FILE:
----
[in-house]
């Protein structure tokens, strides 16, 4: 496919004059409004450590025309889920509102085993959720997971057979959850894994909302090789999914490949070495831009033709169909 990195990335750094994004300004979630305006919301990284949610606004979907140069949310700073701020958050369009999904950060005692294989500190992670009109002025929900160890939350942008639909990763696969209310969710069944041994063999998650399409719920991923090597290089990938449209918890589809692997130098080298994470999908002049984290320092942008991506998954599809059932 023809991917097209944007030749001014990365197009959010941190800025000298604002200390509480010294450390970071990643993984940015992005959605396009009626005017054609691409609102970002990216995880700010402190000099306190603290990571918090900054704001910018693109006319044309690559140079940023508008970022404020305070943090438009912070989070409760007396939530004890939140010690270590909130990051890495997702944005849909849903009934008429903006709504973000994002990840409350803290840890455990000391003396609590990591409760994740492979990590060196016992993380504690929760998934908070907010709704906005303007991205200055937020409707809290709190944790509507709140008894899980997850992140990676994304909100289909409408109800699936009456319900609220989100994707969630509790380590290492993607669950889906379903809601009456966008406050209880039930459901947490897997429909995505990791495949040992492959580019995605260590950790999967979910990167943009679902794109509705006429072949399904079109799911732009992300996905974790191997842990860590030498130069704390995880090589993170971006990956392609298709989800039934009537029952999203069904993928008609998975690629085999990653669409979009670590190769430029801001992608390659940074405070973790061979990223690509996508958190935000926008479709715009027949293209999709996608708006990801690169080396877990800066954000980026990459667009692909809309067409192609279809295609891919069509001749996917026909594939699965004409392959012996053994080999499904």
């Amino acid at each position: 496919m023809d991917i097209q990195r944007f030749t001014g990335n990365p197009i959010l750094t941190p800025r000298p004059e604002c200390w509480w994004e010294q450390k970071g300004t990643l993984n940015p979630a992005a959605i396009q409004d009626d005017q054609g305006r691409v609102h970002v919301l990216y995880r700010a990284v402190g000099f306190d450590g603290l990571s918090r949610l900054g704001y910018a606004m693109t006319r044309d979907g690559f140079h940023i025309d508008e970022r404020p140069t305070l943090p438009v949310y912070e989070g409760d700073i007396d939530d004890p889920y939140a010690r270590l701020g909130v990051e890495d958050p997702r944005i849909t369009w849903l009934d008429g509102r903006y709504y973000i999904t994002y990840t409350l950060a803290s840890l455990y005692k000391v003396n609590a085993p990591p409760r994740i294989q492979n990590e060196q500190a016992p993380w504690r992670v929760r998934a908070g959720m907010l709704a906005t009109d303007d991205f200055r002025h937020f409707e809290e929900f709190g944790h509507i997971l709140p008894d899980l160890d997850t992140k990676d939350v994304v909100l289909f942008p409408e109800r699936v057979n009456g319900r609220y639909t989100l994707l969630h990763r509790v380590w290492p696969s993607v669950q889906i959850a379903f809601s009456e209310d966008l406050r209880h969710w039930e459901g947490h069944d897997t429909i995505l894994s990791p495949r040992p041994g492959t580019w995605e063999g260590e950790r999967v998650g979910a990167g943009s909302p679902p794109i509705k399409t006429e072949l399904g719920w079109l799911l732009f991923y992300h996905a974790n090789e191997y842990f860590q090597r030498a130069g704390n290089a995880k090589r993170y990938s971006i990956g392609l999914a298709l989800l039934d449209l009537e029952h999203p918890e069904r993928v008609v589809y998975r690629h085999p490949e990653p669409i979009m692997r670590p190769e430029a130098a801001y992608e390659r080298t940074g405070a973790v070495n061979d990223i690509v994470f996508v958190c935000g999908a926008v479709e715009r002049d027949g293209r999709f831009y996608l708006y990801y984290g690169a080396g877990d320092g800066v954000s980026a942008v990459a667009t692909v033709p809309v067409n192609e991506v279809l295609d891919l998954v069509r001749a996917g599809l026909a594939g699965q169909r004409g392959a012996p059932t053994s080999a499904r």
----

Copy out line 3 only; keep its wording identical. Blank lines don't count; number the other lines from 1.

């Amino acid at each position: 496919m023809d991917i097209q990195r944007f030749t001014g990335n990365p197009i959010l750094t941190p800025r000298p004059e604002c200390w509480w994004e010294q450390k970071g300004t990643l993984n940015p979630a992005a959605i396009q409004d009626d005017q054609g305006r691409v609102h970002v919301l990216y995880r700010a990284v402190g000099f306190d450590g603290l990571s918090r949610l900054g704001y910018a606004m693109t006319r044309d979907g690559f140079h940023i025309d508008e970022r404020p140069t305070l943090p438009v949310y912070e989070g409760d700073i007396d939530d004890p889920y939140a010690r270590l701020g909130v990051e890495d958050p997702r944005i849909t369009w849903l009934d008429g509102r903006y709504y973000i999904t994002y990840t409350l950060a803290s840890l455990y005692k000391v003396n609590a085993p990591p409760r994740i294989q492979n990590e060196q500190a016992p993380w504690r992670v929760r998934a908070g959720m907010l709704a906005t009109d303007d991205f200055r002025h937020f409707e809290e929900f709190g944790h509507i997971l709140p008894d899980l160890d997850t992140k990676d939350v994304v909100l289909f942008p409408e109800r699936v057979n009456g319900r609220y639909t989100l994707l969630h990763r509790v380590w290492p696969s993607v669950q889906i959850a379903f809601s009456e209310d966008l406050r209880h969710w039930e459901g947490h069944d897997t429909i995505l894994s990791p495949r040992p041994g492959t580019w995605e063999g260590e950790r999967v998650g979910a990167g943009s909302p679902p794109i509705k399409t006429e072949l399904g719920w079109l799911l732009f991923y992300h996905a974790n090789e191997y842990f860590q090597r030498a130069g704390n290089a995880k090589r993170y990938s971006i990956g392609l999914a298709l989800l039934d449209l009537e029952h999203p918890e069904r993928v008609v589809y998975r690629h085999p490949e990653p669409i979009m692997r670590p190769e430029a130098a801001y992608e390659r080298t940074g405070a973790v070495n061979d990223i690509v994470f996508v958190c935000g999908a926008v479709e715009r002049d027949g293209r999709f831009y996608l708006y990801y984290g690169a080396g877990d320092g800066v954000s980026a942008v990459a667009t692909v033709p809309v067409n192609e991506v279809l295609d891919l998954v069509r001749a996917g599809l026909a594939g699965q169909r004409g392959a012996p059932t053994s080999a499904r």